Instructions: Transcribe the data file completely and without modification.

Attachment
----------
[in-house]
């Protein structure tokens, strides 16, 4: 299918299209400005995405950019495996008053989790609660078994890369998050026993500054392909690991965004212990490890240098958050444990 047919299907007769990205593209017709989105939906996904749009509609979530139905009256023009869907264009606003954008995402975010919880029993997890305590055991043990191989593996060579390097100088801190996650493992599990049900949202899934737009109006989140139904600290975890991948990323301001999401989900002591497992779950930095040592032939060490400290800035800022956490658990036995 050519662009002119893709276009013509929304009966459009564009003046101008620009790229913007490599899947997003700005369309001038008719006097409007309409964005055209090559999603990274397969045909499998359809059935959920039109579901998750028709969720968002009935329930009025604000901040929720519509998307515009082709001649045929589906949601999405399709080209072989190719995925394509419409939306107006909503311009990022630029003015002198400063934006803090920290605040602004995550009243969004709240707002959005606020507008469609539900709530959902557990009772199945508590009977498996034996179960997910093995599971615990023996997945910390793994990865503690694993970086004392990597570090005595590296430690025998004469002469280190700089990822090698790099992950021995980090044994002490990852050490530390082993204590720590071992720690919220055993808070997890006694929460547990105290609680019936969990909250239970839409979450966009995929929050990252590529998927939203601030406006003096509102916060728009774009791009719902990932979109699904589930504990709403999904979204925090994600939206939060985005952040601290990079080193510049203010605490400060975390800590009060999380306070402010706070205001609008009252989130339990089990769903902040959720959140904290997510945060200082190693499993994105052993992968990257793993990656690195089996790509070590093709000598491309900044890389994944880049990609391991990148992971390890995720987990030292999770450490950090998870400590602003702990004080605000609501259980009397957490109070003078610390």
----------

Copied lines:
[in-house]
């Protein structure tokens, strides 16, 4: 299918299209400005995405950019495996008053989790609660078994890369998050026993500054392909690991965004212990490890240098958050444990 047919299907007769990205593209017709989105939906996904749009509609979530139905009256023009869907264009606003954008995402975010919880029993997890305590055991043990191989593996060579390097100088801190996650493992599990049900949202899934737009109006989140139904600290975890991948990323301001999401989900002591497992779950930095040592032939060490400290800035800022956490658990036995 050519662009002119893709276009013509929304009966459009564009003046101008620009790229913007490599899947997003700005369309001038008719006097409007309409964005055209090559999603990274397969045909499998359809059935959920039109579901998750028709969720968002009935329930009025604000901040929720519509998307515009082709001649045929589906949601999405399709080209072989190719995925394509419409939306107006909503311009990022630029003015002198400063934006803090920290605040602004995550009243969004709240707002959005606020507008469609539900709530959902557990009772199945508590009977498996034996179960997910093995599971615990023996997945910390793994990865503690694993970086004392990597570090005595590296430690025998004469002469280190700089990822090698790099992950021995980090044994002490990852050490530390082993204590720590071992720690919220055993808070997890006694929460547990105290609680019936969990909250239970839409979450966009995929929050990252590529998927939203601030406006003096509102916060728009774009791009719902990932979109699904589930504990709403999904979204925090994600939206939060985005952040601290990079080193510049203010605490400060975390800590009060999380306070402010706070205001609008009252989130339990089990769903902040959720959140904290997510945060200082190693499993994105052993992968990257793993990656690195089996790509070590093709000598491309900044890389994944880049990609391991990148992971390890995720987990030292999770450490950090998870400590602003702990004080605000609501259980009397957490109070003078610390």